By Rob Nikolewski │ New Mexico Watchdog
SANTA FE — A recent study raises some troubling questions about New Mexico‘s dependence on federal government spending.
New Mexico’s economy has the highest percentage of public sector and government contract jobs in the country, according to a national survey by two researchers at the Mercatus Center, a market-based research organization at George Mason University.
Nearly 32 percent of New Mexico’s non-farm payroll employment is attributed to government-financed jobs, the analysis by and Keith Hall and Robert Greene says. Just more than 68 percent came from real private-sector jobs.
“It was interesting, for example, to see something like New Mexico pop up there,” Hall told Watchdog.org on Monday. “I know they’ve got some military facilities and a couple of national laboratories. But apparently that makes a bigger impact on a fairly small state like New Mexico than I would have guessed.”
Here’s the national map from Hall and Greene (click on the map to see it unobstructed):
Since New Mexico is large in area but relatively small in population, federal jobs — such as those at military bases and the Los Alamos and Sandia national labs — make up a good chunk of the state’s economy.
But policy makers across the state have worried the state is too reliant on dollars from Washington, making New Mexico economically vulnerable.
Those concerns have only been heightened after October’s government shutdown and sequestration debates in Congress.
“Sequestration and the like do reflect the over-reliance on federal spending in the state of New Mexico,” Sen. John Arthur Smith, D-Deming, told New Mexico Watchdog when the shutdown started. “In time, I think there’s going to be a reduction in (federal) spending regardless who’s president. I don’t want our state to be the bug on the windshield.”
The state’s economy appears to have become even more dependent on money from Washington, D.C.
Hall and Greene compared the size of each state’s real private-sector labor market in 2012 relative to its size in 2007. The researchers found New Mexico experienced a 5.8 percent decline, ninth-worst in the country.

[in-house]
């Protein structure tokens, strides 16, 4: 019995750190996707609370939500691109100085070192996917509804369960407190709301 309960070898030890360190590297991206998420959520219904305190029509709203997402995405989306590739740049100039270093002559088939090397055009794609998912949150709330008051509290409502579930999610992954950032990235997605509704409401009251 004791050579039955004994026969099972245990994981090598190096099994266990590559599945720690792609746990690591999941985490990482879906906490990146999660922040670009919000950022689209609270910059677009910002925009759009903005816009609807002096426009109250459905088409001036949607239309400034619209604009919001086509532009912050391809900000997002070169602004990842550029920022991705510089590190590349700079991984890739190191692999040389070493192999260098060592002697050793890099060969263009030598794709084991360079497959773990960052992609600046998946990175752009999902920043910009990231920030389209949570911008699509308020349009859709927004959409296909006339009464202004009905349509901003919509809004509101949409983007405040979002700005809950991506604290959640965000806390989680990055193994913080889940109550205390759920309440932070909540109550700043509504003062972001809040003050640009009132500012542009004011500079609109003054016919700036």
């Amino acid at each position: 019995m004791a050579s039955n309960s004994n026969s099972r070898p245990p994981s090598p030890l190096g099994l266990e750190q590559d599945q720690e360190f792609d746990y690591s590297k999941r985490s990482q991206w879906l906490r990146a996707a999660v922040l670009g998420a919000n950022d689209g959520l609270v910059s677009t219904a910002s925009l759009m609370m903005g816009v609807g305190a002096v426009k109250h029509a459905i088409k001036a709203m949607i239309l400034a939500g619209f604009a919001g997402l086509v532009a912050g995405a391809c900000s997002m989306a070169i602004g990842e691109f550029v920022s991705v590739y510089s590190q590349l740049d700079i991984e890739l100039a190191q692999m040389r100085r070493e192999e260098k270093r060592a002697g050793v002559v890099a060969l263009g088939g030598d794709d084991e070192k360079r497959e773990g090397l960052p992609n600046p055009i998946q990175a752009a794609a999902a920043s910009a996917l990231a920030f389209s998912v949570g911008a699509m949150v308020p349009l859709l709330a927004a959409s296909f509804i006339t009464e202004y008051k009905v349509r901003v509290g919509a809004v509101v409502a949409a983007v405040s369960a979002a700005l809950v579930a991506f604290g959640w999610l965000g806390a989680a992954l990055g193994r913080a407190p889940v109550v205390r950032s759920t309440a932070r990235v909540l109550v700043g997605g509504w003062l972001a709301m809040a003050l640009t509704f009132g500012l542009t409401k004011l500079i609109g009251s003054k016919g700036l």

“A state like New Mexico may be worried about larger government deficits,” Hall told New Mexico Watchdog on Monday. “That’s because if deficits continue to grow, that could lead to the government cut spending and if spending goes down, New Mexico, because of its reliance on federal dollars, will be disproportionately affected.”
“At the very least, we’re not becoming less reliant on federal dollars,” said Paul Gessing, the president of the Rio Grande Foundation, a free-market think tank based in Albuquerque that has urged lawmakers to more aggressively grow the state’s private sector.
“It’s not only that Washington is the huge factor in New Mexico’s economy and continues in that role, it’s that there’s nothing on the horizon to help the economy in the state in a major way,” Gessing said.
Republican Gov. Susana Martinez and Democratic leadership in the statehouse hammered out a corporate income tax reduction last year in the hope of spurring private-sector investment. But that legislation won’t take full effect for a number of years.
“There’s just a philosophical belief in New Mexico that Washington will drive the economy in this state and that’s OK,” Gessing said. “That needs to change.”
Click here to read the Mercatus national study.
Contact Rob Nikolewski at firstname.lastname@example.org and follow him on Twitter @robnikolewski